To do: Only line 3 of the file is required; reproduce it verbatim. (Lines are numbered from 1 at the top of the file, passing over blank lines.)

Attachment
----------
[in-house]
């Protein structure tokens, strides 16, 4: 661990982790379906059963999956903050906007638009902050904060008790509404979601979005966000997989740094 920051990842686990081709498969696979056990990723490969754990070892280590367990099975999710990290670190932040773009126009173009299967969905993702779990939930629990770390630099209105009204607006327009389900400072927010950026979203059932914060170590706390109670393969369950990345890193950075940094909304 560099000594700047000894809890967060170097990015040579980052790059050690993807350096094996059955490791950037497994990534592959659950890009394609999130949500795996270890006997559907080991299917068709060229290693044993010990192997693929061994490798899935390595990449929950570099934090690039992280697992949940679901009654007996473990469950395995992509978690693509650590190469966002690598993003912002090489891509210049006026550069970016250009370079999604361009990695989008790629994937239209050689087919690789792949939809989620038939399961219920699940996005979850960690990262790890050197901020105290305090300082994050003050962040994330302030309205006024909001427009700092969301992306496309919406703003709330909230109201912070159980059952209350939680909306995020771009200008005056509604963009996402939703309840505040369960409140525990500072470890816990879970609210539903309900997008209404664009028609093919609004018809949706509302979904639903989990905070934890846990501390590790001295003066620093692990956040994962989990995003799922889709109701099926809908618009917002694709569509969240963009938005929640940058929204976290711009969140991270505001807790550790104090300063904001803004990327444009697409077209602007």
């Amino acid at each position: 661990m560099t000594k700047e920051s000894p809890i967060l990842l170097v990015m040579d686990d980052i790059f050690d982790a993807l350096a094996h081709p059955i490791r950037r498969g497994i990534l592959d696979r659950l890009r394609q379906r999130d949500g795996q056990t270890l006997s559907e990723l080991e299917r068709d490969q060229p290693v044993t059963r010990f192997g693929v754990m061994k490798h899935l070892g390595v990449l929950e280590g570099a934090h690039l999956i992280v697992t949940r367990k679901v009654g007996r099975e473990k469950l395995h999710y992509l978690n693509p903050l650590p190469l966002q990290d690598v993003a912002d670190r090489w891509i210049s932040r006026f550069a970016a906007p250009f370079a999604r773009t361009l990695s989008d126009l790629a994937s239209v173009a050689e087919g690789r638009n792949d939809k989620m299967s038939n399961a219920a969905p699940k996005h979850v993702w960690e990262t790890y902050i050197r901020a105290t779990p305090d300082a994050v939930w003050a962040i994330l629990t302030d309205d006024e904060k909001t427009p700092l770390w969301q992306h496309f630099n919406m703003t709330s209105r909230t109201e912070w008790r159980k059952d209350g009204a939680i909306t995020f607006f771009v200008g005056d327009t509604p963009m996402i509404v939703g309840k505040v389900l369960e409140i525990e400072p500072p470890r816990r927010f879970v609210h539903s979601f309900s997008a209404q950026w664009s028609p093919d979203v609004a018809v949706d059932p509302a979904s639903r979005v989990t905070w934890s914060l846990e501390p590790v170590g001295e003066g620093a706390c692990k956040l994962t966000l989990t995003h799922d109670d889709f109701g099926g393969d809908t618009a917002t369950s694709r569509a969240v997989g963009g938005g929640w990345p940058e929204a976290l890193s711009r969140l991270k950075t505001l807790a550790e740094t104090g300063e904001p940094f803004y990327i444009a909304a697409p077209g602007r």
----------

């Amino acid at each position: 661990m560099t000594k700047e920051s000894p809890i967060l990842l170097v990015m040579d686990d980052i790059f050690d982790a993807l350096a094996h081709p059955i490791r950037r498969g497994i990534l592959d696979r659950l890009r394609q379906r999130d949500g795996q056990t270890l006997s559907e990723l080991e299917r068709d490969q060229p290693v044993t059963r010990f192997g693929v754990m061994k490798h899935l070892g390595v990449l929950e280590g570099a934090h690039l999956i992280v697992t949940r367990k679901v009654g007996r099975e473990k469950l395995h999710y992509l978690n693509p903050l650590p190469l966002q990290d690598v993003a912002d670190r090489w891509i210049s932040r006026f550069a970016a906007p250009f370079a999604r773009t361009l990695s989008d126009l790629a994937s239209v173009a050689e087919g690789r638009n792949d939809k989620m299967s038939n399961a219920a969905p699940k996005h979850v993702w960690e990262t790890y902050i050197r901020a105290t779990p305090d300082a994050v939930w003050a962040i994330l629990t302030d309205d006024e904060k909001t427009p700092l770390w969301q992306h496309f630099n919406m703003t709330s209105r909230t109201e912070w008790r159980k059952d209350g009204a939680i909306t995020f607006f771009v200008g005056d327009t509604p963009m996402i509404v939703g309840k505040v389900l369960e409140i525990e400072p500072p470890r816990r927010f879970v609210h539903s979601f309900s997008a209404q950026w664009s028609p093919d979203v609004a018809v949706d059932p509302a979904s639903r979005v989990t905070w934890s914060l846990e501390p590790v170590g001295e003066g620093a706390c692990k956040l994962t966000l989990t995003h799922d109670d889709f109701g099926g393969d809908t618009a917002t369950s694709r569509a969240v997989g963009g938005g929640w990345p940058e929204a976290l890193s711009r969140l991270k950075t505001l807790a550790e740094t104090g300063e904001p940094f803004y990327i444009a909304a697409p077209g602007r």